E-readers may be commonplace now, but do you remember the first generation that arrived way back in 1998? Did you ever wonder why they didn't catch on then? Or how Amazon became so successful? Today I take a look back at the brief history of e-readers via an article I recently read in Domus, a design magazine.
The article begins with a brief history of the electronic book and the publishing industry. As they point out, in many aspects much of the publishing process had already been digital for many years. If you think about it, it does make sense. If people at home chose to replace typewriters with computers for producing documents, why would an entire industry built around very large documents not also do the same? The printed book part of the process was really just the final step, for use by the customer. And it certainly made sense to maintain physical books from a business perspective. Customers were, of course, familiar with the product. Stores existed solely to sell the product. Public institutions existed solely to lend out the product for free. Pricing, licensing, transportation and distribution were oriented around the physical book. Everything about the system made sense and worked fine, until…
The first generation of e-readers that came out in 1998 were, perhaps, a bit before their time. Limited by battery life and small memory, they never caught on with consumers. But that didn't stop technology from infiltrating the system. Amazon.com was launched in 1995 with the intention of becoming the world's largest bookstore, and as we all know, they didn't stop there. As Amazon became more and more successful, the system started to change. Bookstores were struggling to compete with Amazon's cheap prices and efficient distribution. And Amazon was gaining more knowledge of the publishing industry and power over it. Fast forward ten years to 2007, and the first version of the Kindle came out. This time, the e-reader did catch on, in large part thanks to Amazon's aggressive pricing and ability to secure a large amount of e-content for the readers. Just five years later, we can still see the industry changing. Borders, one of two book megastore chains, is now closed. Traditional publishing companies are increasingly threatened by all-digital, self-publishing authors. As publishers try to transition to e-content while maintaining profits, digital rights management shifts on a regular basis, much to the chagrin of consumers.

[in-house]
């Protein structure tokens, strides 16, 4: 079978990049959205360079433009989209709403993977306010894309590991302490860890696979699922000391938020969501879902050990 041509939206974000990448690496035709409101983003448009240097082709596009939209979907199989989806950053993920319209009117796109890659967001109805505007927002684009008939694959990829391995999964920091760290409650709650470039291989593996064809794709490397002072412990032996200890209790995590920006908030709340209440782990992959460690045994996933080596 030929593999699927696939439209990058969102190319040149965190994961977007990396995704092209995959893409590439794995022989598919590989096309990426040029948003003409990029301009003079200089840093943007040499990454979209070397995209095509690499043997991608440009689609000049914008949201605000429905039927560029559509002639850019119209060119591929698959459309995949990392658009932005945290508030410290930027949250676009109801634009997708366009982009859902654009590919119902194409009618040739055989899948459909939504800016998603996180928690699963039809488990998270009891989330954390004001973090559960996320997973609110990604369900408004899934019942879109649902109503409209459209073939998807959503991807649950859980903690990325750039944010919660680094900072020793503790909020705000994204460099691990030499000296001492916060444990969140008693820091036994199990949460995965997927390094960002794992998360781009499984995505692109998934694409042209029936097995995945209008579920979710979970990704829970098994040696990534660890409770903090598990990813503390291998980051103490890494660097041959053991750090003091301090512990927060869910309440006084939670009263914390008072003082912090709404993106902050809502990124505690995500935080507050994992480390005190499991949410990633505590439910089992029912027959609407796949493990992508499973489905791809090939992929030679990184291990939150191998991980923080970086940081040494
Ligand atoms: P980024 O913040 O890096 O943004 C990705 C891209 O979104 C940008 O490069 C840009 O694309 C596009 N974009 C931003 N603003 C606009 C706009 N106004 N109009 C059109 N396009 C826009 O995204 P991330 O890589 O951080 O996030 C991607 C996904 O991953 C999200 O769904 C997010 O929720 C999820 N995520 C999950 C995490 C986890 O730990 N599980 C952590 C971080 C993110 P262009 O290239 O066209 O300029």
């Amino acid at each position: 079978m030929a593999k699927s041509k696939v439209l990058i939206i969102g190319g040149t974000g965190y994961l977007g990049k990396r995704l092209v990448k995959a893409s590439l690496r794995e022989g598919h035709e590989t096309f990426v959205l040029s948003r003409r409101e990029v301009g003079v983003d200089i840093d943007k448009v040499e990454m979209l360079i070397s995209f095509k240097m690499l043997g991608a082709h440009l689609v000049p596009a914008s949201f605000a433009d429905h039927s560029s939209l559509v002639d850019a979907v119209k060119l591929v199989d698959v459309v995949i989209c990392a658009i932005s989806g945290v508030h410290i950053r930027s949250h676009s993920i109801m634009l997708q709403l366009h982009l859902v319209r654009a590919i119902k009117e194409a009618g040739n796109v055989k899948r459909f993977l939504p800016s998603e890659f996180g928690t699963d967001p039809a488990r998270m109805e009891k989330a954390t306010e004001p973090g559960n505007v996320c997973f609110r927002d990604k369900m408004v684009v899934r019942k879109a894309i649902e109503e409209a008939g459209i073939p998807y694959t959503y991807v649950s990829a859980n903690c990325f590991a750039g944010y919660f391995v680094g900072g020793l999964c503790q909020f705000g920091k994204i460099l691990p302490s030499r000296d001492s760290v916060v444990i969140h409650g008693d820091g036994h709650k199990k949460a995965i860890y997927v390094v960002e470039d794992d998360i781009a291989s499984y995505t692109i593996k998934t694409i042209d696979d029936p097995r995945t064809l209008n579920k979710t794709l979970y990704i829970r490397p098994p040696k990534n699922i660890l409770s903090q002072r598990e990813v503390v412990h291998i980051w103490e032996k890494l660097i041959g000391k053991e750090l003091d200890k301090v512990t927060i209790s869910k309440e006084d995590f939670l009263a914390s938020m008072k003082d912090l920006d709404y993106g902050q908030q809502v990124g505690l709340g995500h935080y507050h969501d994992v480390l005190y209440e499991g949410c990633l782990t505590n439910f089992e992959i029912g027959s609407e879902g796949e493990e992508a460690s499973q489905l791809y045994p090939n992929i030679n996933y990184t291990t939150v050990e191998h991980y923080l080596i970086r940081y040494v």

The transition continues, and libraries are playing a large role in demanding more access rights to digital copies of books. Where we'll end up remains to be seen, but in the meantime learning a little bit more about the history of e-readers and Amazon gives one a new understanding of why things are the way they are today. Please do continue on and read the article by James Bridle, originally published in Domus 958 / May 2012, titled "From books to infrastructure."
The image in this post is a crop of one of the infographics in the original article, created by Simone Tutti.
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